I’ve told this story hundreds if not thousands of times, but one of the most important lessons I ever learned in life came my freshman year of high school. I played defensive end on a 5-3 defense, which would be fairly close to the equivalent to the OLB on a modern 3-4. During a scrimmage with Knox Carter, I missed a tackle because I half-assed got into the backfield and didn’t set a solid edge. Then, to compound matters, I dove at the running back as he sprinted by me and lay on the ground, feeling sorry for myself for not making the play. As I lay there, I heard Coach Brumley Greene come charging onto the field.
He grabbed my facemask, lifted me from the ground, and got in my face. For the next two minutes, he proceeded to berate me for my pathetic effort on the play. As he yelled and shook my facemask, spit flew from his mouth onto my glasses, cheeks, and lips. He let me know without question that I, and I alone, was the only person responsible for the effort I gave. This incident occurred in front of at least 100 people, most of them my age, and at the tender age of 13, I was mortified by the embarrassment. As soon as Coach Greene finished humiliating me, he turned to the other team’s coach and ordered him to run the same play. “Yes, sir,” was the only response.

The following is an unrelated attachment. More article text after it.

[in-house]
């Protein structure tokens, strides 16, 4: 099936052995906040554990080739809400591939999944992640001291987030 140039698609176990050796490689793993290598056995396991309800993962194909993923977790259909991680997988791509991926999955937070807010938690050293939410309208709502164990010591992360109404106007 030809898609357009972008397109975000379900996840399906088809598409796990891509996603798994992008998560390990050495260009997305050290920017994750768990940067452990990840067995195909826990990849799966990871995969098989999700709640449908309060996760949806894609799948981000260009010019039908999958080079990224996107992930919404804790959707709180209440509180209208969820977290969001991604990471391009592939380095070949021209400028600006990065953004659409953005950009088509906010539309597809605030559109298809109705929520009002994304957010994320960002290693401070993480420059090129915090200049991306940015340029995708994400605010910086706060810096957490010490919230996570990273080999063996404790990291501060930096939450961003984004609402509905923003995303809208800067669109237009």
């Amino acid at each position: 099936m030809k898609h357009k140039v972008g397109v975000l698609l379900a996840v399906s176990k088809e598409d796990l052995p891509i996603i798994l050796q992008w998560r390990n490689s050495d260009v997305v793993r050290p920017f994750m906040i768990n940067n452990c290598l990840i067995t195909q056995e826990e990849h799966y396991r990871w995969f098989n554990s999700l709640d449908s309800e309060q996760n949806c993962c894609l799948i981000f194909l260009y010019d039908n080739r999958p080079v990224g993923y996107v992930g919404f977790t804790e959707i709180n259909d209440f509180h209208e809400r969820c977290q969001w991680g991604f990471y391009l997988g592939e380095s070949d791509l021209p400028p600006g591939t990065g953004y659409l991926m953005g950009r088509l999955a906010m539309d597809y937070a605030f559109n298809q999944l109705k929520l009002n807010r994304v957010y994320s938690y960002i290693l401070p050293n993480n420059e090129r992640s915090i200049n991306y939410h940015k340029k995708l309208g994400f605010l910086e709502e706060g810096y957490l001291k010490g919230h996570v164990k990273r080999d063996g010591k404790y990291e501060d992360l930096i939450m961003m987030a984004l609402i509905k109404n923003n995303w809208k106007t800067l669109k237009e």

On my second attempt, I nearly killed the poor ball carrier, and even before I could get to my feet, here came Coach Greene. Again, he grabbed my facemask and sprayed me with spittle, but this time it was in congratulations. Even at 13, I got it. My effort was the only difference in the two plays, and despite the humiliation, or maybe more accurately because of it, I learned in that moment the importance of giving my all. To this day, I cherish Coach Greene for teaching me that so early in life.
Today, however, he would be fired the moment he touched me. The spit alone would be grounds for a lawsuit, and that, I wholeheartedly believe, is the crux of where we’ve strayed as a nation. In a misguided attempt to protect young people’s feelings, we have robbed educators of some the most powerful teaching weapons in the arsenal. Humiliation, shame, and fear are mighty motivators, and some of the best life lessons we learn have to bruise our feelings to leave a lasting impression. From my own experience I can attest, the humiliation faded rather quickly, but the lesson has lasted my entire life. Thank you, Coach Greene, for caring enough to teach me that lesson.